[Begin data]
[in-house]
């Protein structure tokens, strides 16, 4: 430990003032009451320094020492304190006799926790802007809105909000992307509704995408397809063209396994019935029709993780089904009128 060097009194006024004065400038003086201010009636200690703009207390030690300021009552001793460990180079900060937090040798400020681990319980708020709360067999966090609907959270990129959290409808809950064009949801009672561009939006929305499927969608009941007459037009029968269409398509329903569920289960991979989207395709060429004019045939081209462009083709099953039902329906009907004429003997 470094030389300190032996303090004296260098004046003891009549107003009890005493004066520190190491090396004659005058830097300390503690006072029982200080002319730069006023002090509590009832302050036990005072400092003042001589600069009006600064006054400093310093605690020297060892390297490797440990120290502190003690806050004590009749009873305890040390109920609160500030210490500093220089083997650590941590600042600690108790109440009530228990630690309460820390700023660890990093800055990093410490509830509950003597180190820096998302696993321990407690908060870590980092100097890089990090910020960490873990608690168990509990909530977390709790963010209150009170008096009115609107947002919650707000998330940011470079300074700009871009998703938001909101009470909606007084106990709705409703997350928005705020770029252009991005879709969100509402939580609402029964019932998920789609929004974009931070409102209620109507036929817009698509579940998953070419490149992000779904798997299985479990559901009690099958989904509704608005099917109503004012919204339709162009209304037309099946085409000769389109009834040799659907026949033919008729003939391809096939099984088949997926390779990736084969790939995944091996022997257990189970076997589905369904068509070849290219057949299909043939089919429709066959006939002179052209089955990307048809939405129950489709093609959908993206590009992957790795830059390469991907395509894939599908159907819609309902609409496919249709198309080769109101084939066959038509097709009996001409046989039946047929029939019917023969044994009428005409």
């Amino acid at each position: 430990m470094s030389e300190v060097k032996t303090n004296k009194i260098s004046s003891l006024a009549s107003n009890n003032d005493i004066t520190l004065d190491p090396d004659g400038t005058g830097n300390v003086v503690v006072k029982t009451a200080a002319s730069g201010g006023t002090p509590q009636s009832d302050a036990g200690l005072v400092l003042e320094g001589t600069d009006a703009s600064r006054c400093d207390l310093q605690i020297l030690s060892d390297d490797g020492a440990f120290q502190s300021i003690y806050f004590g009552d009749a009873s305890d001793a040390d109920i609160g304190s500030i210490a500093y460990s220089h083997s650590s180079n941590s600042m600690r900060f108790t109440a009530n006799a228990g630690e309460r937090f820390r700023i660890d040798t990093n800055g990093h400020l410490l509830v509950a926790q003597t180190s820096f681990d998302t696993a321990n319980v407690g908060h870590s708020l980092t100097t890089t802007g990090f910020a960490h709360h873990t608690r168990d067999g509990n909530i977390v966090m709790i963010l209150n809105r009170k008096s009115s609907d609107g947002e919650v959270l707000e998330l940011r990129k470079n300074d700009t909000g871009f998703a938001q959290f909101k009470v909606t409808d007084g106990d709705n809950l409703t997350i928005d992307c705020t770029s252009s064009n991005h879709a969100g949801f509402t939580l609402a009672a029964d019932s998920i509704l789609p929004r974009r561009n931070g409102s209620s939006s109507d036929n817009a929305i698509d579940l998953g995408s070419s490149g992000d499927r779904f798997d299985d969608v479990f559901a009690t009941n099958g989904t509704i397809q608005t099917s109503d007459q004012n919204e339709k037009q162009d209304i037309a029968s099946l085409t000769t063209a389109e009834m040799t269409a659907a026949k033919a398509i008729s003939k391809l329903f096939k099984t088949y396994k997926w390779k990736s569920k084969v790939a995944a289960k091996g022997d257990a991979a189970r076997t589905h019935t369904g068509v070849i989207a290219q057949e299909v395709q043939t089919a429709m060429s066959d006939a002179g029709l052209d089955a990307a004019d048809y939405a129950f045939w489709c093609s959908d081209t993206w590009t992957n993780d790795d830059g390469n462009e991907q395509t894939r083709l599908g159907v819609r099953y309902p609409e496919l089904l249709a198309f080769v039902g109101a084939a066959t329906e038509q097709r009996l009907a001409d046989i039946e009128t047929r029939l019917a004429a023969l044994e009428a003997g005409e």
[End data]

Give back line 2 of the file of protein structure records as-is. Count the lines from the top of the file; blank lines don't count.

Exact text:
């Protein structure tokens, strides 16, 4: 430990003032009451320094020492304190006799926790802007809105909000992307509704995408397809063209396994019935029709993780089904009128 060097009194006024004065400038003086201010009636200690703009207390030690300021009552001793460990180079900060937090040798400020681990319980708020709360067999966090609907959270990129959290409808809950064009949801009672561009939006929305499927969608009941007459037009029968269409398509329903569920289960991979989207395709060429004019045939081209462009083709099953039902329906009907004429003997 470094030389300190032996303090004296260098004046003891009549107003009890005493004066520190190491090396004659005058830097300390503690006072029982200080002319730069006023002090509590009832302050036990005072400092003042001589600069009006600064006054400093310093605690020297060892390297490797440990120290502190003690806050004590009749009873305890040390109920609160500030210490500093220089083997650590941590600042600690108790109440009530228990630690309460820390700023660890990093800055990093410490509830509950003597180190820096998302696993321990407690908060870590980092100097890089990090910020960490873990608690168990509990909530977390709790963010209150009170008096009115609107947002919650707000998330940011470079300074700009871009998703938001909101009470909606007084106990709705409703997350928005705020770029252009991005879709969100509402939580609402029964019932998920789609929004974009931070409102209620109507036929817009698509579940998953070419490149992000779904798997299985479990559901009690099958989904509704608005099917109503004012919204339709162009209304037309099946085409000769389109009834040799659907026949033919008729003939391809096939099984088949997926390779990736084969790939995944091996022997257990189970076997589905369904068509070849290219057949299909043939089919429709066959006939002179052209089955990307048809939405129950489709093609959908993206590009992957790795830059390469991907395509894939599908159907819609309902609409496919249709198309080769109101084939066959038509097709009996001409046989039946047929029939019917023969044994009428005409």